- Historic Sites
What happened when the richest man in America decided to collect one of everything
December 1980 | Volume 32, Issue 1
It is no accident, surely, that the Model T’s imminent doom coincided with the birth of the idea of Greenfield Village. That he eventually would build a museum for his enormous collection was an idea Ford had had in mind for some time. He even had toyed with the idea for re-creating some sort of old New England village on history-rich property he owned in Sudbury, Massachusetts. In 1926, however, he decided otherwise. Sudbury was too far away for what the Motor King now needed. The “saner and sweeter” life it was supposed to re-create he now wanted close by. A large vacant field lay adjacent to the experimental laboratory, not far from the new Ford Airport. No history attached to the place whatever. There, nonetheless, Ford decided to erect a completely imaginary, Ford-crafted American village. By early 1927, Edward Cutler, a company draftsman—Ford avoided experts like the plague—was laying out the ground plan using the colonial New England village as the prototype.
Now Ford’s army found itself with a new collecting assignment. This one, however, was subtle and exacting. Ford agents were to keep an eye out for old buildings—homes, mills, shops, depots—which, when suitably deployed on Ford’s property, would show not only, in Ford’s words, “how our forefathers lived” but also “the force and courage they had. ” There were obvious Ford prohibitions to observe. There was to be no bank, no lawyer’s office, no rich man’s palace. It was not they who had made America great; Ford was strongly inclined to think they had been working in the opposite direction. There were personal predilections to heed. Despite Ford’s philistine pose in public, he had a keen eye for Greek-revival architecture; its clean, white classical lines, he believed, best expressed the republican spirit of America. The style would abound in the village. Knowing Mr. Ford’s biography would help considerably too. His engineering career had begun with a boyhood passion for clocks and watches. Three jewelry stores eventually would wind up in the village. In Ford’s early manhood when he was trying to avoid farming—an occupation he detested—he had eked out a rural living sawing his trees into lumber. Two old-time “up-and-down” sawmills would also find their way to Dearborn.
Around the time the last Model T rolled off the great assembly line, Ford brought his first building to the village—a seventy-five-year-old general store, the true social center of every old American hamlet. The owner was happy to exchange it for the spanking new brick emporium which Ford agreed to erect in its place. A later acquisition was a mournfully decrepit stagecoach inn—the Motor King was particularly partial to horse-and-buggy relics—which had been standing in Clinton, Michigan, since 1831, the first stop on the rough frontier road from Detroit to Chicago. After gently displacing the dotty old lady who lived in one room of the inn, Ford’s crew dismantled the sagging ruin, shipped it to Dearborn, and restored it to its original, sparkling white, neoclassical self. Outfitting the taproom, parlor, kitchen, and bedrooms with appropriate period furnishings was, of course, no trouble whatever to the man who collected everything. It stood next to the store on the embryonic village green.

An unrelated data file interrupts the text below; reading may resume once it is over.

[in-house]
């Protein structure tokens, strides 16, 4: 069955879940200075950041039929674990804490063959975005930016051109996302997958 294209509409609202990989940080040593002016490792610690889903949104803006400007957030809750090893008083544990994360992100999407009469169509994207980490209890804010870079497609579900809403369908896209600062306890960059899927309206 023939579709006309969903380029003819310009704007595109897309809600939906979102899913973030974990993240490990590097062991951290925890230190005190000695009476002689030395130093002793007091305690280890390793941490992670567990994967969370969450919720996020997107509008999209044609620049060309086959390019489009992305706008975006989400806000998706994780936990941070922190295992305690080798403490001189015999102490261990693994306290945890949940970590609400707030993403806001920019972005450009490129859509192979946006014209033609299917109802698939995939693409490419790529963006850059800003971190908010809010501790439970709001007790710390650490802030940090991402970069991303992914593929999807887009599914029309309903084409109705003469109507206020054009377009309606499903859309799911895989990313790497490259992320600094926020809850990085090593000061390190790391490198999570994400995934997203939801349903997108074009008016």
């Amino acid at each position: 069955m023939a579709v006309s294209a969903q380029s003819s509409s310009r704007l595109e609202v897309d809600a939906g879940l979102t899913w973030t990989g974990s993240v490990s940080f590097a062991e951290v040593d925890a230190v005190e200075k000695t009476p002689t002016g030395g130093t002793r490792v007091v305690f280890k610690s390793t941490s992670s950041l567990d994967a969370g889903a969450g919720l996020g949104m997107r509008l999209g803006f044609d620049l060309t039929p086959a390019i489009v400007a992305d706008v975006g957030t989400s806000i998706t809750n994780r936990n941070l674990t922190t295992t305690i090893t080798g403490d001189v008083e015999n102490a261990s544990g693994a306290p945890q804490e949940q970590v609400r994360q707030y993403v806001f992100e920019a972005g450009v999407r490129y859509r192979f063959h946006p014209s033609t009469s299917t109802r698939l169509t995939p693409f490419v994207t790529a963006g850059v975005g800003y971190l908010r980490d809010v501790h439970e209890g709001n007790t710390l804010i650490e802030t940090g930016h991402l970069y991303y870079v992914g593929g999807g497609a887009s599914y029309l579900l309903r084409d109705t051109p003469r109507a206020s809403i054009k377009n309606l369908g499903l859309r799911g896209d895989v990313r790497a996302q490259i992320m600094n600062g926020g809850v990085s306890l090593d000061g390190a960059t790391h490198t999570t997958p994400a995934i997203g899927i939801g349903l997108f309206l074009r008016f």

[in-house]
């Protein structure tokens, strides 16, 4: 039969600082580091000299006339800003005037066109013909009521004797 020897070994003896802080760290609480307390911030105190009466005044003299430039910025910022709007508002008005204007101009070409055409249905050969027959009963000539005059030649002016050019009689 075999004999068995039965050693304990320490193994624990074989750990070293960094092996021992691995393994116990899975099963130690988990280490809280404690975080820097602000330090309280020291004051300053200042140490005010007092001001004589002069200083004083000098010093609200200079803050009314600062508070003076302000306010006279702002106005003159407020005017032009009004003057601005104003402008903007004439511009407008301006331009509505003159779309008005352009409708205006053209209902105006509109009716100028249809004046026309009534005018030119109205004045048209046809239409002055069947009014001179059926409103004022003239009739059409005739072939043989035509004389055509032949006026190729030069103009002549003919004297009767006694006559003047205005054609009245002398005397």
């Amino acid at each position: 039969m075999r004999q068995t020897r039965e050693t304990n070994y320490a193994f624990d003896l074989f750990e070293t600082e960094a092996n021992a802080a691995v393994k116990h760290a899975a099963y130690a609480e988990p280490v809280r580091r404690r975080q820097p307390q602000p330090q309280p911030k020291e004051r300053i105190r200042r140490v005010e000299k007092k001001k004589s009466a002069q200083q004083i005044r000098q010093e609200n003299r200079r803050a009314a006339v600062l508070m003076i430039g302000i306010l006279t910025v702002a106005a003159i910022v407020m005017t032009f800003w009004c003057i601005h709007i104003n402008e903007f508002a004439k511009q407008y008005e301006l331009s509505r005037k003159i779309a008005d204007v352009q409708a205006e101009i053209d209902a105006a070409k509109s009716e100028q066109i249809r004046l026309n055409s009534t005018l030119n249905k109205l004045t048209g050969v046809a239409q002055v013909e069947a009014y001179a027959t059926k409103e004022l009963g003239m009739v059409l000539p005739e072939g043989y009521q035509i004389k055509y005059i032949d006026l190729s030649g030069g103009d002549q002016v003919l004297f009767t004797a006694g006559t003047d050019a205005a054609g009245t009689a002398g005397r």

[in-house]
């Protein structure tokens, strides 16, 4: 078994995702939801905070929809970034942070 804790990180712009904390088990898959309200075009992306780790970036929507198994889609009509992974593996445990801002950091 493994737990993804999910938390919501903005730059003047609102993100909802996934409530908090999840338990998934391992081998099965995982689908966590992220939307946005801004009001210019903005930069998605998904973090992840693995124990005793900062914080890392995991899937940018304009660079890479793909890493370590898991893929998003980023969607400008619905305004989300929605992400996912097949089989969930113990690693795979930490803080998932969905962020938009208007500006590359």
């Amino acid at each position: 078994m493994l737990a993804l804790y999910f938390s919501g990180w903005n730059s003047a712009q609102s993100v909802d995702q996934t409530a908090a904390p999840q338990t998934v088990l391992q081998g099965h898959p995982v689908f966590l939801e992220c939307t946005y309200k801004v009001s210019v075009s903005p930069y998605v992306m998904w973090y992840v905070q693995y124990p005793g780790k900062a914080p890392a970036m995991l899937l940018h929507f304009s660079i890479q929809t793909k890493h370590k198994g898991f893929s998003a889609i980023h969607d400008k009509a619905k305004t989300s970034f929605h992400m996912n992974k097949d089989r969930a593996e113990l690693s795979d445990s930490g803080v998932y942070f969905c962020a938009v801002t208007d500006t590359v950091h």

The Motor King intended his museum cum village to be a mighty memorial to Thomas Edison, the only man living whom Ford himself held in awe. Within the greater memorial Ford decided in March, 1928, to erect a more specific one to the Wizard of Menlo Park, a place Edison had abandoned back in 1887. At immense cost in time, labor, money, and meticulous research, Ford restored from bare, pillaged ruins in New Jersey the entire Menlo Park compound, including the laboratory, the glass house, the machine shop, the white picket fence, and even the boardinghouse just across the street where Edison’s hard-driven aides took time out to sleep. When Ford proudly showed Edison his handiwork—a masterpiece of restoration—the octogenarian inventor remarked: “Why Henry’s even got the damn New Jersey clay here.” He had, too—carloads of the red stuff, along with the stump of an old hickory tree that had once grown near the laboratory. In 1929 Ford also acquired for his nascent village the Smiths Creek Depot of the Grand Trunk railway because young Edison had worked in it as a telegrapher after being tossed out there by a railway conductor for starting a fire in the baggage car. Even the official dedication of the Edison Institute was timed as a tribute to Edison. The institute’s first public act was to host the nationally broadcast celebration of the electric light’s fiftieth birthday. At the glittering banquet in Ford’s half-built museum the grand old man broke down and cried.
Ford’s collection had grown with astonishing speed, but the village was destined to grow slowly. Each year the Motor King would add two or three buildings, rarely more. With tender affection he gathered up shops and homes that paid homage to the men he admired—to unsung blacksmiths, machinists, and frontier farmers; to Luther Burbank and Charles Steinmetz, to McGuffey and the Wright brothers, and also to George Matthew Adams, Ford’s favorite newspaper columnist. Ford was never quite willing to separate his own past and America’s past, although he kept his own family homestead apart from the village almost until his death. Whatever Greenf ield Village would mean to his countrymen, for Ford himself it was his own vanished youth restored, his own private time machine.